Iran: Is there an Alternative to the Iran Deal?

25 May 2018

  President Trump should not have killed the Iran deal. He will not be able to get a better one


TEHRAN-Last week the United States withdrew from the Iran nuclear deal. President Donald Trump’s decision risks war with Iran, escalation of military engagement between Iran and Israel, and heightened proxy activities of a renegade regime throughout the Middle East.


The US dumped a viable solution to a particular problem in favor of no solution to an extensive problem.


The P5+1 negotiated the deal for almost ten years. The risks were clear but the result was credible enough for President Barack Obama to put his name on the accomplishment.


The Joint Comprehensive Plan of Action (JCPOA) should not be judged for failing to eliminate Iran’s regional, conventional, strategic aspirations.


The objective was simple: prevent Iran from acquiring nuclear weapons. Criticizing the deal for the concessions that were necessary to achieve this goal—concessions that spared Teheran economic space for its regional endeavors—misses the essence of international negotiations. 


U.S. withdrawal will cause Iranian noncompliance, it will isolate the US from its European allies, reduce its credibility as an international negotiating partner, and potentially jeopardize denuclearization talks with North Korea.


But the real problem is that President Trump thinks he can do better. If there had been any way for JCPOA negotiators to create a more favorable, more durable, more secure deal, they would have done it.



But in international politics, not everything is possible. There is no magic formula for perfect deals only real estate tycoons can access. 


There are instead strategic limits, political and positional barriers, need for compromises and matching commitments. The art of international politics—Mr. Trump is yet to learn—is give-and-get not winner-takes-it-all.


Though the moral impetus to always strive for the better is strong, criticising working solutions for being ‘bad’ fails to stand analytically and functionally.


Mr. Trump is wrong to believe he is in a better position to secure a deal. President Obama’s negotiating team was open-minded and cherished personal ties with the Iranian government to foment success.


A hardliner, rejectionist, and mistrustful President have little chance to reach anywhere close. It is alarming to hear commentators, politicians, analysts, and the President himself call for a fix, a better deal that serves our interests more.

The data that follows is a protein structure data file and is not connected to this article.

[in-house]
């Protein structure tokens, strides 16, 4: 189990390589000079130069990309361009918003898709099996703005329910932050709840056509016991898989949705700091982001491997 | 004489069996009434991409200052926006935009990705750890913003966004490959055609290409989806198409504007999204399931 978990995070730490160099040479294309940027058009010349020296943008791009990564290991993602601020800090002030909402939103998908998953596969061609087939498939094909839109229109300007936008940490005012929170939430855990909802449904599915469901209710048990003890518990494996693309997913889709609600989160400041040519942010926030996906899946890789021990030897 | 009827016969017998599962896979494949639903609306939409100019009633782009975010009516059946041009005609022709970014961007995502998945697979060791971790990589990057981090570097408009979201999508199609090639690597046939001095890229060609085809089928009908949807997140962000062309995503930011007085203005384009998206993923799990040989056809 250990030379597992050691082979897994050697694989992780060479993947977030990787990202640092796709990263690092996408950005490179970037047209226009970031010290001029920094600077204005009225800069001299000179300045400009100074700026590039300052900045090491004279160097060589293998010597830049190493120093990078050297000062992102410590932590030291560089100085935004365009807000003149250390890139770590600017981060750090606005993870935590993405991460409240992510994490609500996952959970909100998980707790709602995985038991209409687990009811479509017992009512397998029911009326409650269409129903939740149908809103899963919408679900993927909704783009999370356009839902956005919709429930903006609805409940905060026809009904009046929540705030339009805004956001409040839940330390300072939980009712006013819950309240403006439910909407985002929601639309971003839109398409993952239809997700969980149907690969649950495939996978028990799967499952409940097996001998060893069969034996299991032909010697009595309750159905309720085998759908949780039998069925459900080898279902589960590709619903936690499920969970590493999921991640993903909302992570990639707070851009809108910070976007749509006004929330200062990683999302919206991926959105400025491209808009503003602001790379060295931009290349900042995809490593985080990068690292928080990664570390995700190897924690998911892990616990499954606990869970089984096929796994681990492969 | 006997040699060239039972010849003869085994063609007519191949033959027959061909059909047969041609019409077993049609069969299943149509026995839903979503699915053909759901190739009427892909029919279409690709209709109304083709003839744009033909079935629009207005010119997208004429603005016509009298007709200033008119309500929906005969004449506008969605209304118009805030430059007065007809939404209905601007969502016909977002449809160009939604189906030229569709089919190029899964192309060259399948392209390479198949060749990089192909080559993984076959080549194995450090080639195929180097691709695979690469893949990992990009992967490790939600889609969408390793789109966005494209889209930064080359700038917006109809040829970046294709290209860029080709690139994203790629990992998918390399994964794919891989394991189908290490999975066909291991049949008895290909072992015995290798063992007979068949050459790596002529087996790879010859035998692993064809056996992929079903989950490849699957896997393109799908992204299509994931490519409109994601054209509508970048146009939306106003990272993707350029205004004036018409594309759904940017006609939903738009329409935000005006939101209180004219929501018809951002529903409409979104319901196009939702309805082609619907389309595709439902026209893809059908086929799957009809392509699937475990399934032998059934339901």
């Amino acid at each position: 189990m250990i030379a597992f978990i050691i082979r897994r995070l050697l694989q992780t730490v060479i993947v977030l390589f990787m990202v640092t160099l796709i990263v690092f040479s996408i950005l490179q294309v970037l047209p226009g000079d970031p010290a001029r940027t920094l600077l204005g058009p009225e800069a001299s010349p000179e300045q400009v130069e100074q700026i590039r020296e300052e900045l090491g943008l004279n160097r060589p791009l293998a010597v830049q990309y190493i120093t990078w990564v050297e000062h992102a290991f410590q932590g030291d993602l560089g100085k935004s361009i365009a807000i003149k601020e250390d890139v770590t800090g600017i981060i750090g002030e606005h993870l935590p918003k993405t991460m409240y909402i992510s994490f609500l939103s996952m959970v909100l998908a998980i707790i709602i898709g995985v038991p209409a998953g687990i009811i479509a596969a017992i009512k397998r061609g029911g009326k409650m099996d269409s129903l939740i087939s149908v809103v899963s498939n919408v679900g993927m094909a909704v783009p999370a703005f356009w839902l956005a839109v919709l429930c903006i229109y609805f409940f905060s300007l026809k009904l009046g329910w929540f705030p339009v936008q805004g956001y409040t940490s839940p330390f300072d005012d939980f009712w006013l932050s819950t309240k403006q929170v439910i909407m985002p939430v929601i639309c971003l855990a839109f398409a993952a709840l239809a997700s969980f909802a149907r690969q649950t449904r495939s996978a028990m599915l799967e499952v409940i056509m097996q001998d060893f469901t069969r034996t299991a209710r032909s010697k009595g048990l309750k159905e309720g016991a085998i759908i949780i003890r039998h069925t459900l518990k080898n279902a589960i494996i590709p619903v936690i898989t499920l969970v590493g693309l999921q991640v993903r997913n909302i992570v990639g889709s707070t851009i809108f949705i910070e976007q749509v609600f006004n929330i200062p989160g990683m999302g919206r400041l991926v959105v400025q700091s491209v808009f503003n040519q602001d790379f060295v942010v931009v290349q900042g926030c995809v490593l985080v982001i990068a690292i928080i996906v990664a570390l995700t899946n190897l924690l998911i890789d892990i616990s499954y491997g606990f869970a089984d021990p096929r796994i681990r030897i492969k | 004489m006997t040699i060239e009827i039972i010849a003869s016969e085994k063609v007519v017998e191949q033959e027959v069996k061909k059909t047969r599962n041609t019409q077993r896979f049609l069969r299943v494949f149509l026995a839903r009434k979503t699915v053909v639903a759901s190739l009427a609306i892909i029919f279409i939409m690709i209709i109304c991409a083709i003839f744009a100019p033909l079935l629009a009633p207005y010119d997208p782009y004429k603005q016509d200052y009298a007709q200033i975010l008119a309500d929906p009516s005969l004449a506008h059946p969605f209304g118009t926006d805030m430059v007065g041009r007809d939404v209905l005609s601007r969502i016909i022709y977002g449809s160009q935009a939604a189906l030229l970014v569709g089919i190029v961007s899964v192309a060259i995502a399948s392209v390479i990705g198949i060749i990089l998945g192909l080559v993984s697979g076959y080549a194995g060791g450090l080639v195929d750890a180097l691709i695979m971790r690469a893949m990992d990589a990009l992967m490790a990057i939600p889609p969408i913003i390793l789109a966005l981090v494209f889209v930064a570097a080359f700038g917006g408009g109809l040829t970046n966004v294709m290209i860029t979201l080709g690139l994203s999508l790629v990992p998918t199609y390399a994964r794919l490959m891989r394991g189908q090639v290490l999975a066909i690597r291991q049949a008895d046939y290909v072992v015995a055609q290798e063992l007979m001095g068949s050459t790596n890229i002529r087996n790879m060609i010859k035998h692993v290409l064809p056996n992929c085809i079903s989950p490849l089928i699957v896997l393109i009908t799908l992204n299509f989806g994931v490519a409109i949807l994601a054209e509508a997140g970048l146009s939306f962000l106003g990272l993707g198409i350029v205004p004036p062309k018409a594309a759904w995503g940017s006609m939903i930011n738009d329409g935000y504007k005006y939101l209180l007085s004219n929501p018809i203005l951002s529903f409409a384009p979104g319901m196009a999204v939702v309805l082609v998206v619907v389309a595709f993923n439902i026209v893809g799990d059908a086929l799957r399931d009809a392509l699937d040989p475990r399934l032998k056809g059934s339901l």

After all, they are outsiders lacking the insight of the painstaking rounds of talks, painful compromises, and victorious concessions.Since the campaign trail, Mr. Trump has called the deal horrible, disastrous, laughable, and very bad, airing the prospect of a “new deal with solid foundation” at a press conference with French President Emmanuel Macron on April 24.


The suppressed smile in the corner of the lips of Mr. Macron says it all: it is clear for the global leaders who have been in the business for long enough that Mr. Trump has little idea how to devise details of a ‘better deal’.


President Trump is indeed following through on an early campaign promise, proving, according to his aide, that a “promise made is a promise kept”. This was the case with the relocation of the U.S. embassy from Tel-Aviv to Jerusalem and abandoning the Paris climate accords and the Trans-Pacific Partnership last year.


All of these moves were supposed to redesign ill-constructed arrangements for the US—the American people now wonder where those ‘better deals’ are.


Scrapping the deal shows little strategic vision for U.S. foreign policy in the face of regional advancement of Iran and its proxies, especially in Syria, and little understanding of the U.S. negotiating position moving on. In a quest to fight for the better, the President destroys the good enough and leaves nothing in its place. 

Bogi Bozsogi is a Fulbright Scholar, holds a MA in International Relations from the University of Birmingham in the United Kingdom and is a candidate for a MS in Foreign Service at Georgetown University. She is a regular contributor to The Intelligence Brief and serves as editor of Georgetown's Journal of International Affairs. 


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